The announcement of the acquisition of Disciplined Agile (DA) by PMI is almost a month old so I thought I would share my thoughts on it.
There is no doubt that PMI has been flirting with agile progressively over the past decade. The launch of the PMI-ACP credential, the addition of adaptive life cycle considerations to the PMBOK® Guide, Sixth Edition and the release of the Agile Practice Guide were all signs of this growing interest.
However, PMI suffers from being perceived as a champion of bureaucratic, traditional approaches to business value delivery which has generated a fair bit of cynicism from the agile community. The partnership with the Agile Alliance which led to the development and publication of the Agile Practice Guide were viewed by some as a unhealthy dalliance or a marriage of convenience.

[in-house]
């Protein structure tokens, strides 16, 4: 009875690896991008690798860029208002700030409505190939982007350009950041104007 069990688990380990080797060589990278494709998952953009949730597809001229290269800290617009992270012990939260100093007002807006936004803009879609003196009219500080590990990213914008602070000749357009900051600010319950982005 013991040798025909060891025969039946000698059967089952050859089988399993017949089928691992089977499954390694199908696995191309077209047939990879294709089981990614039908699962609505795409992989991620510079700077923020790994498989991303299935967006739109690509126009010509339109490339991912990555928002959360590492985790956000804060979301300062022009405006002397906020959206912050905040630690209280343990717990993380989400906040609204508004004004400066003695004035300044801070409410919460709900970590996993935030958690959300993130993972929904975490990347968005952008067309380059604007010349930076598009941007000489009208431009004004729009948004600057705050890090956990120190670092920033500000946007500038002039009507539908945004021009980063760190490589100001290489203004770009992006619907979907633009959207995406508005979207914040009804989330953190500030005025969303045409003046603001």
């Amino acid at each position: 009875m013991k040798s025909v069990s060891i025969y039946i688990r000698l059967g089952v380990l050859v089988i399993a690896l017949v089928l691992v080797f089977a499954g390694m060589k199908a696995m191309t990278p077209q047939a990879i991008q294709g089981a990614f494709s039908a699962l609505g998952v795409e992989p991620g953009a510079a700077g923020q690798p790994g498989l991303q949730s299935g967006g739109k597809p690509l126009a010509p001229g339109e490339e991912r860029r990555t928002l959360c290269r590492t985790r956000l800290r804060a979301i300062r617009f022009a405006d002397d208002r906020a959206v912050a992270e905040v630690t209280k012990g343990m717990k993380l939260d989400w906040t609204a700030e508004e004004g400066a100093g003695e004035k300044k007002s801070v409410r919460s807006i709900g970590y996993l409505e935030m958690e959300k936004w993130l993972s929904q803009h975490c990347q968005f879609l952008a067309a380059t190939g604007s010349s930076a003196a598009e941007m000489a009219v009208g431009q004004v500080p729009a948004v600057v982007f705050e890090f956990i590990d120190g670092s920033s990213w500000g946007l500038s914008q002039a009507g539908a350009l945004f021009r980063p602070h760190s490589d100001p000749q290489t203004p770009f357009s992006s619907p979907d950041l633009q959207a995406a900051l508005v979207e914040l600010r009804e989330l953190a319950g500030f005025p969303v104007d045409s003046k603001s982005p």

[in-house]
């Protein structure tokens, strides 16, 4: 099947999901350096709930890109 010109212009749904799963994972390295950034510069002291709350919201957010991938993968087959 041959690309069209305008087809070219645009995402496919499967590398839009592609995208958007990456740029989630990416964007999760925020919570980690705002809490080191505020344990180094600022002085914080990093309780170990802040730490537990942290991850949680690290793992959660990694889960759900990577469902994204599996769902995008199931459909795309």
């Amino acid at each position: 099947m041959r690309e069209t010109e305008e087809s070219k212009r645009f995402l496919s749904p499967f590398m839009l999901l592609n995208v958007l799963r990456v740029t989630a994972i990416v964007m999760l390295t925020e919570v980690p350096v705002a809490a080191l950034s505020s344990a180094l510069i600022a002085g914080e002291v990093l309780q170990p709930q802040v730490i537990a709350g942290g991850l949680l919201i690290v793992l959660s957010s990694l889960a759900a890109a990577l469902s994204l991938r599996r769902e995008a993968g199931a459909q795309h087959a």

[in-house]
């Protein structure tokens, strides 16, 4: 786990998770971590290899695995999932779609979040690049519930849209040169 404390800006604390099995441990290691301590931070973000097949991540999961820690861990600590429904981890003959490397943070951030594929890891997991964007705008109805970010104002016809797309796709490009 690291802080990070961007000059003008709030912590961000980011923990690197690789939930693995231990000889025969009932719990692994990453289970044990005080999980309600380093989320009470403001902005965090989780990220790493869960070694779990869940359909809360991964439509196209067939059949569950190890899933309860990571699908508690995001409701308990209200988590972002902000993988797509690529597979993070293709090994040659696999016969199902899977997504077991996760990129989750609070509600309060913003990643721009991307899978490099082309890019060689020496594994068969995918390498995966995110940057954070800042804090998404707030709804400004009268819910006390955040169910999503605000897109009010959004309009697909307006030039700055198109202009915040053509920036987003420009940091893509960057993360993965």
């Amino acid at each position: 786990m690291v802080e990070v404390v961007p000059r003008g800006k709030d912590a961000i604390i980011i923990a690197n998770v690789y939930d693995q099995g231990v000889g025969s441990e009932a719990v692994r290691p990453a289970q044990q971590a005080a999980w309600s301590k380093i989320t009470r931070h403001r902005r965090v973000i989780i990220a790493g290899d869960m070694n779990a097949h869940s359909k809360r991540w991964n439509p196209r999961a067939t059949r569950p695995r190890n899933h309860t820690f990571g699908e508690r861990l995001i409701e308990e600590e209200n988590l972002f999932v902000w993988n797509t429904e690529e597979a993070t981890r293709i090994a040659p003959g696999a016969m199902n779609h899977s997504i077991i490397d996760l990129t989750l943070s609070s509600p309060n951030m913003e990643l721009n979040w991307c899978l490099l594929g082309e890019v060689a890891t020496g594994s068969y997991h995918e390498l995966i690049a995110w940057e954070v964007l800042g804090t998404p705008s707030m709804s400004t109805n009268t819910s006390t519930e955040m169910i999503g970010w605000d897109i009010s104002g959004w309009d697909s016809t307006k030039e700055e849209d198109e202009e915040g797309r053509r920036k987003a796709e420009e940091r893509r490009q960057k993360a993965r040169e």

Correcting perceptions and developing sufficient intellectual property (IP) would have taken PMI many years to do organically so acquiring legitimate thought leadership, credibility and IP was the better strategic move. A key decision was to choose either a method-centric (e.g. SAFe, LeSS) or method-agnostic (e.g. Disciplined Agile, Modern Agile) organization. Given the need to address a global market with varied needs, agnosticism won out.
There are a number of potential advantages to PMI, DA and practitioners.